Crime’s face: Imagining and representing kleptomania

Research output: Contribution to JournalArticleAcademicpeer-review

Abstract

Marlene Dumas is regarded as one of the most important international painters of this time. In this article, an analysis is made of what her painting The Kleptomaniac (2005) and, in particular, what its title represents. Drawing upon art history, I begin by looking at the original Portrait of a Kleptomaniac (ca. 1820) by Géricault of which Dumas has painted her own version. This will be followed by a discussion of the history of the concept of kleptomania in psychiatry and an analysis of how that concept is reproduced by Dumas's painting. It will be argued that, by giving the portrait of a man the title of 'kleptomaniac' in 2005, Dumas represents a type of criminal in a way that neither does justice to the history of the concept of kleptomania, nor to the phenomenon itself. By mobilizing a contested and obsolete psychiatric concept as a title for a painting, the subject itself is mystified and the effect on the viewer of the painting is not only disorienting, but also ethically problematic.
Original languageEnglish
Article number1
Pages (from-to)21-39
Number of pages19
JournalCrime, Media, Culture
Volume11
Issue number1
DOIs
Publication statusPublished - 2015

Fingerprint

Crime
Painting
offense
History
art history
painter
history
psychiatry
justice
Imagining
Psychiatry

Cite this

@article{872feb3c11684f029700d8de73eec319,
title = "Crime’s face: Imagining and representing kleptomania",
abstract = "Marlene Dumas is regarded as one of the most important international painters of this time. In this article, an analysis is made of what her painting The Kleptomaniac (2005) and, in particular, what its title represents. Drawing upon art history, I begin by looking at the original Portrait of a Kleptomaniac (ca. 1820) by G{\'e}ricault of which Dumas has painted her own version. This will be followed by a discussion of the history of the concept of kleptomania in psychiatry and an analysis of how that concept is reproduced by Dumas's painting. It will be argued that, by giving the portrait of a man the title of 'kleptomaniac' in 2005, Dumas represents a type of criminal in a way that neither does justice to the history of the concept of kleptomania, nor to the phenomenon itself. By mobilizing a contested and obsolete psychiatric concept as a title for a painting, the subject itself is mystified and the effect on the viewer of the painting is not only disorienting, but also ethically problematic.",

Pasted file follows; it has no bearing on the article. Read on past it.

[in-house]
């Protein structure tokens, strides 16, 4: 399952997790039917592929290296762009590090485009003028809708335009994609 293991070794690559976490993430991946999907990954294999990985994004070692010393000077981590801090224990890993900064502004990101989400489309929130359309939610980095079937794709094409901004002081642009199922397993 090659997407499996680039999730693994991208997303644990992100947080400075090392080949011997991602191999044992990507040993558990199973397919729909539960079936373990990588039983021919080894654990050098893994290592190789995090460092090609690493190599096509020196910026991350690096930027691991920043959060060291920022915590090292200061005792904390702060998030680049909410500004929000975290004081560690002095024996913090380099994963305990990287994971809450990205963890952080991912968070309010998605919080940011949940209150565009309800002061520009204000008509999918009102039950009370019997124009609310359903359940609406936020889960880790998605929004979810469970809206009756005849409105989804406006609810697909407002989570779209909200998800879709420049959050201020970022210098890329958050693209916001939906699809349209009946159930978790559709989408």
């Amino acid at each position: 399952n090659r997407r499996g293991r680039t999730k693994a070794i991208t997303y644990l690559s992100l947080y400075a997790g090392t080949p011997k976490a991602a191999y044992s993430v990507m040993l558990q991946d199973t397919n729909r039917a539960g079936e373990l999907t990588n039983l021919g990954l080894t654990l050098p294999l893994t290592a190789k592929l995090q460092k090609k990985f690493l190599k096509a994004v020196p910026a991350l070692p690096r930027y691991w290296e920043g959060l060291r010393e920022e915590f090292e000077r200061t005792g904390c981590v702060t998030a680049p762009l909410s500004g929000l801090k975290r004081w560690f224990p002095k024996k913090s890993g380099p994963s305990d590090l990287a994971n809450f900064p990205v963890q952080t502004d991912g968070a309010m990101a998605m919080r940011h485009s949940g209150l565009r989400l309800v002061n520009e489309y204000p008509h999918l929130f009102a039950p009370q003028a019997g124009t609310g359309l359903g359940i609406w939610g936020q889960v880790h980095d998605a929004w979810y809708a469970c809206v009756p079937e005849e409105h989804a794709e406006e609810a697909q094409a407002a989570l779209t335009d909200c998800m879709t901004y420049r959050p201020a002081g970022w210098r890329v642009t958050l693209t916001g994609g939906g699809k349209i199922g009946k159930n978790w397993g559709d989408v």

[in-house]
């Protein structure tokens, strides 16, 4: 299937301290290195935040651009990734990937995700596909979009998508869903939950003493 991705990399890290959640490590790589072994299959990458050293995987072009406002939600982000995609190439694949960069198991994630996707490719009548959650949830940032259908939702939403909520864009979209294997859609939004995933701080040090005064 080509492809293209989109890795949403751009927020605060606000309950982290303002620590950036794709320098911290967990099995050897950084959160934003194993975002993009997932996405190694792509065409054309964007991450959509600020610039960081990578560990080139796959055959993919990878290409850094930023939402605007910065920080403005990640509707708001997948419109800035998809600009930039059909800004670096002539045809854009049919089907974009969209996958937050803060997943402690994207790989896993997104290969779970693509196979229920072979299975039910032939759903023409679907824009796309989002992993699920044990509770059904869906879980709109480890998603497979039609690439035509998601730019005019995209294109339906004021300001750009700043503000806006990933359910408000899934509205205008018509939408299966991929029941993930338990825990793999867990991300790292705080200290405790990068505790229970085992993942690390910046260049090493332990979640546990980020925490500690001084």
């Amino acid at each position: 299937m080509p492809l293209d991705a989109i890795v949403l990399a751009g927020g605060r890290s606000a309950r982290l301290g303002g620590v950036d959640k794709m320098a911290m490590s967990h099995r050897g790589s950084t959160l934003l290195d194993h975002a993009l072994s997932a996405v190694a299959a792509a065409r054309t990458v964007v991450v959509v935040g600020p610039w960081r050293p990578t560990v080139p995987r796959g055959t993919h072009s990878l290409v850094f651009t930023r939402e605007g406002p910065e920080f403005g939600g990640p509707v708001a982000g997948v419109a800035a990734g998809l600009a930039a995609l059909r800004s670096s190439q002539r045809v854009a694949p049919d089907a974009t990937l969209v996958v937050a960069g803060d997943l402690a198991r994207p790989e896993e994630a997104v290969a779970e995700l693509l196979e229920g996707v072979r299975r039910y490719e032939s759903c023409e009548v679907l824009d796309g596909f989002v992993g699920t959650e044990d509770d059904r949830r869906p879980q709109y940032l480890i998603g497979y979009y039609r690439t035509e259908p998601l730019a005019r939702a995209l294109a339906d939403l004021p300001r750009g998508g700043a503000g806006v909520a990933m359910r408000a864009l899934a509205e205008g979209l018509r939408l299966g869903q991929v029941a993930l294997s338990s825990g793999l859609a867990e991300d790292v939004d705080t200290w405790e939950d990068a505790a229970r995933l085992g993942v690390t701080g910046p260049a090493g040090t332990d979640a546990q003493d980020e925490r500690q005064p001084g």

author = "{de Haan}, W.J.M.",
year = "2015",
doi = "10.1177/1741659014566826",
language = "English",
volume = "11",
pages = "21--39",
journal = "Crime, Media, Culture",
issn = "1741-6590",
publisher = "SAGE Publications Ltd",
number = "1",

}

Crime’s face: Imagining and representing kleptomania. / de Haan, W.J.M.

In: Crime, Media, Culture, Vol. 11, No. 1, 1, 2015, p. 21-39.

Research output: Contribution to JournalArticleAcademicpeer-review

TY - JOUR

T1 - Crime’s face: Imagining and representing kleptomania

AU - de Haan, W.J.M.

PY - 2015

Y1 - 2015

N2 - Marlene Dumas is regarded as one of the most important international painters of this time. In this article, an analysis is made of what her painting The Kleptomaniac (2005) and, in particular, what its title represents. Drawing upon art history, I begin by looking at the original Portrait of a Kleptomaniac (ca. 1820) by Géricault of which Dumas has painted her own version. This will be followed by a discussion of the history of the concept of kleptomania in psychiatry and an analysis of how that concept is reproduced by Dumas's painting. It will be argued that, by giving the portrait of a man the title of 'kleptomaniac' in 2005, Dumas represents a type of criminal in a way that neither does justice to the history of the concept of kleptomania, nor to the phenomenon itself. By mobilizing a contested and obsolete psychiatric concept as a title for a painting, the subject itself is mystified and the effect on the viewer of the painting is not only disorienting, but also ethically problematic.

AB - Marlene Dumas is regarded as one of the most important international painters of this time. In this article, an analysis is made of what her painting The Kleptomaniac (2005) and, in particular, what its title represents. Drawing upon art history, I begin by looking at the original Portrait of a Kleptomaniac (ca. 1820) by Géricault of which Dumas has painted her own version. This will be followed by a discussion of the history of the concept of kleptomania in psychiatry and an analysis of how that concept is reproduced by Dumas's painting. It will be argued that, by giving the portrait of a man the title of 'kleptomaniac' in 2005, Dumas represents a type of criminal in a way that neither does justice to the history of the concept of kleptomania, nor to the phenomenon itself. By mobilizing a contested and obsolete psychiatric concept as a title for a painting, the subject itself is mystified and the effect on the viewer of the painting is not only disorienting, but also ethically problematic.

U2 - 10.1177/1741659014566826

DO - 10.1177/1741659014566826

M3 - Article

VL - 11

SP - 21

EP - 39

JO - Crime, Media, Culture

JF - Crime, Media, Culture

SN - 1741-6590

IS - 1

M1 - 1

ER -